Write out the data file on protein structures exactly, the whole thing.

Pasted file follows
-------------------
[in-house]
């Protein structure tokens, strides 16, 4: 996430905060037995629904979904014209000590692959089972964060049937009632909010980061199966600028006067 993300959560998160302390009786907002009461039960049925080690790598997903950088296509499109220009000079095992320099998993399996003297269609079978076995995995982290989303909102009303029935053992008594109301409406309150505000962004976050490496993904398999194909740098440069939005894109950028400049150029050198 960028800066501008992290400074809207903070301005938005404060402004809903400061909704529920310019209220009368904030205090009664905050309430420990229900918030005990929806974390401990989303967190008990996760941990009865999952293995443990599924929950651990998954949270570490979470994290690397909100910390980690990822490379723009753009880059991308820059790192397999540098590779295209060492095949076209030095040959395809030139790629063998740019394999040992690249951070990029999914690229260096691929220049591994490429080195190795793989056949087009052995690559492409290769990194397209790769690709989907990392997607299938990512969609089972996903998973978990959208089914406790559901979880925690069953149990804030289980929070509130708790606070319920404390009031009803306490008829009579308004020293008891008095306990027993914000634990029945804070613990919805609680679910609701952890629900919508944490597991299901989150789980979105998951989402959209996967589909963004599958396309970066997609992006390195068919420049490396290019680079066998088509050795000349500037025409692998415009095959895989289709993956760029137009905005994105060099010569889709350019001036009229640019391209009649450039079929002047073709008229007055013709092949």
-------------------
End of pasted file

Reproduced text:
[in-house]
């Protein structure tokens, strides 16, 4: 996430905060037995629904979904014209000590692959089972964060049937009632909010980061199966600028006067 993300959560998160302390009786907002009461039960049925080690790598997903950088296509499109220009000079095992320099998993399996003297269609079978076995995995982290989303909102009303029935053992008594109301409406309150505000962004976050490496993904398999194909740098440069939005894109950028400049150029050198 960028800066501008992290400074809207903070301005938005404060402004809903400061909704529920310019209220009368904030205090009664905050309430420990229900918030005990929806974390401990989303967190008990996760941990009865999952293995443990599924929950651990998954949270570490979470994290690397909100910390980690990822490379723009753009880059991308820059790192397999540098590779295209060492095949076209030095040959395809030139790629063998740019394999040992690249951070990029999914690229260096691929220049591994490429080195190795793989056949087009052995690559492409290769990194397209790769690709989907990392997607299938990512969609089972996903998973978990959208089914406790559901979880925690069953149990804030289980929070509130708790606070319920404390009031009803306490008829009579308004020293008891008095306990027993914000634990029945804070613990919805609680679910609701952890629900919508944490597991299901989150789980979105998951989402959209996967589909963004599958396309970066997609992006390195068919420049490396290019680079066998088509050795000349500037025409692998415009095959895989289709993956760029137009905005994105060099010569889709350019001036009229640019391209009649450039079929002047073709008229007055013709092949």